Pennsylvania Railroad class DD1
The Pennsylvania Railroad DD1 was a class of boxcab electric locomotives built by the Pennsylvania Railroad. The locomotives were developed as part of the railroad's New York Tunnel Extension, which built the original Pennsylvania Station in New York City and linked it to New Jersey via the North River Tunnels. The Pennsylvania built a total of 66 locomotives in its Altoona Works; they operated in semi-permanently coupled pairs. Westinghouse supplied the electrical equipment.
The first locomotives entered service in 1910, with the opening of Pennsylvania Station. They operated between Manhattan Transfer and Pennsylvania Station, and from there to the coach yards at Sunnyside Yard in Queens, New York. With the arrival of the Class L5 locomotives in 1924 some DD1s moved to the Pennsylvania-owned Long Island Rail Road (LIRR), which had substantial electrified commuter rail operations. The conversion of the New York–Philadelphia main line to alternating current in the 1930s saw the remainder of the DD1s scrapped or transferred to the LIRR. One pair, Nos. 3936 and 3937, is preserved at the Railroad Museum of Pennsylvania and is listed on the National Register of Historic Places.
Each semi-permanently coupled pair had a length of 64 feet 11 inches (19.8 m) and weighed 313,000 pounds (142,000 kg). DD1-class locomotives were nearly always operated as a pair—never individually and rarely as two pairs in a double-heading configuration. The PRR classed their 4-4-0 locomotives as class D, and the DD1 was essentially two 4-4-0 locomotives coupled back to back, resulting in the new class, DD.  Each pair was assigned a single "Electrified Zone Number" (EZN); the EZN simplified train dispatching for each pair of DD1s while their original individual serial numbers were used for the mechanical records of the locomotives.
Each locomotive had its own Westinghouse 315-A, direct current, commutating pole, electric motors within a monocoque cab. The motors had a continuous power rating of 1,580 horsepower (1,180 kW) at 58 miles per hour (93 km/h), and could produce up to 2,130 horsepower (1,590 kW) at 38 miles per hour (61 km/h) for no more than an hour. Their top speed was 85 miles per hour (137 km/h), but PRR/LIRR timetables had a speed limit of 65 miles per hour (105 km/h). The motors were connected to the two 72-inch (1,829 mm) drivers via a jackshaft and coupling rods. The design of the DD1 served as a transition between steam locomotives and modern electric locomotives. Despite their ungainly appearance, DD1s ran "quietly and smoothly...with no appreciable rod clanking", and had a very low maintenance cost. DD1 locomotives operated off of 650 volt direct current from a third rail.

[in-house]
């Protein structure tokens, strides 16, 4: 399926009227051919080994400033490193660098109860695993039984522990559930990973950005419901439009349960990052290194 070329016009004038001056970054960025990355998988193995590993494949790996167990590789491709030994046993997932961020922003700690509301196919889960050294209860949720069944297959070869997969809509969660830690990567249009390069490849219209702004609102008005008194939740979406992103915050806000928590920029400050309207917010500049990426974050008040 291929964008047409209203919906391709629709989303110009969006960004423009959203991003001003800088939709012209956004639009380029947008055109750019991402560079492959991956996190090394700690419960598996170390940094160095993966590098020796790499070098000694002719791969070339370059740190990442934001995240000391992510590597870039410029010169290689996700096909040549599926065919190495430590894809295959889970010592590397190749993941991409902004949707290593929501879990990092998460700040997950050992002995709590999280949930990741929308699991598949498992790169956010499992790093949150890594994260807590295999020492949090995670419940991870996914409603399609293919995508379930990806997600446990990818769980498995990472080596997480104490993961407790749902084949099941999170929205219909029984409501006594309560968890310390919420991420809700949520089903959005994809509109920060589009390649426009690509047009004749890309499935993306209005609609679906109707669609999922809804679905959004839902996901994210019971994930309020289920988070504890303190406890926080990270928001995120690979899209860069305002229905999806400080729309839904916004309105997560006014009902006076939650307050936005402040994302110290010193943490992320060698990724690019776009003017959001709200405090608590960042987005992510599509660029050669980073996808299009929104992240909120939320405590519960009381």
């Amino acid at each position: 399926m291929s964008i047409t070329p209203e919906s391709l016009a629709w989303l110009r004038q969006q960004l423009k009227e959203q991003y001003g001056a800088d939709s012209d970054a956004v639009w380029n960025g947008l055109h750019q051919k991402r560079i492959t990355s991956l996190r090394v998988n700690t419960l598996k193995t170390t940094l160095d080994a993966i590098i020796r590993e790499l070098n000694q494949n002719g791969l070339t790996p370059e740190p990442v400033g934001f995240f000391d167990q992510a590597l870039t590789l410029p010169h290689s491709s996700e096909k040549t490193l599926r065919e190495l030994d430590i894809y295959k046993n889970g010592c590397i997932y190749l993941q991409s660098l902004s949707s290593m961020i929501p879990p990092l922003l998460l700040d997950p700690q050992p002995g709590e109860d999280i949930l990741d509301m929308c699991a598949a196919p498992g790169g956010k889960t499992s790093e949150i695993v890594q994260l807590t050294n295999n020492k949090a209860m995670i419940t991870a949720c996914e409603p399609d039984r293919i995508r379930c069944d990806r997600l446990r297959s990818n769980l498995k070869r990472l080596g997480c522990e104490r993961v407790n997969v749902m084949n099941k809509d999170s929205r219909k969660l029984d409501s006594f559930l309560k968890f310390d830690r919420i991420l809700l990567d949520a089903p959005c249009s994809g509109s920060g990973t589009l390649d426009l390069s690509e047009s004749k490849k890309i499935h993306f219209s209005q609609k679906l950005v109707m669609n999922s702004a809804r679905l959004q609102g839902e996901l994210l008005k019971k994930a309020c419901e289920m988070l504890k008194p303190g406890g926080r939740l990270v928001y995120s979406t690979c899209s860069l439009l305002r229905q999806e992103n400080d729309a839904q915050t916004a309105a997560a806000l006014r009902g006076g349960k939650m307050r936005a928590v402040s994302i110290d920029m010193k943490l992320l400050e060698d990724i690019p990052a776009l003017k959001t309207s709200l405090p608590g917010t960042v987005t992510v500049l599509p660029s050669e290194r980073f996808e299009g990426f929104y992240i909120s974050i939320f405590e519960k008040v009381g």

The first DD1-class of locomotives were introduced into regular passenger service on November 27, 1910 to operate in the North River Tunnels under the Hudson River. As steam locomotives were prohibited from entering the tunnels, the electric DD1 shuttled passengers from the Pennsylvania Railroad's Manhattan Transfer station in New Jersey and Pennsylvania Station in New York City.
A total of 66 locomotives were constructed by the Pennsylvania Railroad's Juniata Shops in Altoona starting 1909; 3936 and 3937 were put into service in 1911, they were both rebuilds of the AA1 class of two locomotives built in 1905. As the new L5s were being introduced in 1924, most DD1s were transferred to the Long Island Rail Road. Both 3936 and 3937 were shifted from mainline passenger duty, and hauled the empty passenger trains from Pennsylvania Station to the Sunnyside Yard. The Pennsylvania Railroad scrapped most of their DD1s from 1949 to 1951, and only two pairs remained in 1962. By 1978, Nos. 3936 and 3937 comprised the last existing DD1 and were donated to the Railroad Museum of Pennsylvania in Strasburg, Pennsylvania, by the Pennsylvania's successor Penn Central as part of a collection with twelve other historically significant locomotives. Both locomotives were jointly listed on the National Register of Historic Places on December 17, 1979.
- Hart & Zacher 1978, sec. 7, p. 4.
- Staufer & Pennypacker 1962, p. 249.
- Hart & Zacher 1978, sec. 7, p. 1.
- "Motive Power Roster" (PDF). Railroad Museum of Pennsylvania. Archived from the original (PDF) on July 3, 2013. Retrieved October 20, 2013.
- "NPS Focus". National Register of Historic Places. National Park Service. Retrieved October 20, 2013.
- Staufer, Alvin F.; Pennypacker, Bert (1962). Pennsy Power: Steam and Electric Locomotives of the Pennsylvania Railroad, 1900-1957. Research by Martin Flattley. Carollton, Ohio: Alvin F. Staufer. ISBN 978-0-9445-1304-0.CS1 maint: ref=harv (link)
- Hart, George M; Zacher, Susan M (March 1978). "Pennsylvania Railroad Rolling Stock Thematic Resource". National Register of Historic Places Inventory—Nomination Form. Retrieved October 20, 2013.CS1 maint: ref=harv (link)
- Bezilla, Michael (1980). Electric traction on the Pennsylvania Railroad, 1895-1968. University Park, Pennsylvania: Pennsylvania State University Press. ISBN 978-0-271-00241-5.CS1 maint: ref=harv (link)
- Cudahy, Brian J. (2002), Rails Under the Mighty Hudson (2nd ed.), New York: Fordham University Press, ISBN 978-0-82890-257-1, OCLC 911046235CS1 maint: ref=harv (link)
- Middleton, William D. (2002). The Pennsylvania Railroad - Under Wire (1st ed.). Milwaukee, Wisconsin: Kalmbach Publishing. ISBN 978-0-89024-617-7.
- Westing, Frederick (October 1956). "The Locomotive That Made Penn Station Possible". Trains. Vol. 16 no. 12. pp. 28–38. ISSN 0041-0934.CS1 maint: ref=harv (link)
- LIRR Early Electric Engines (TrainsAreFun.com)
- Long Island Rail Road DD1-344 and 348 at Morris Park Shops (New Dave's Rail Pix)
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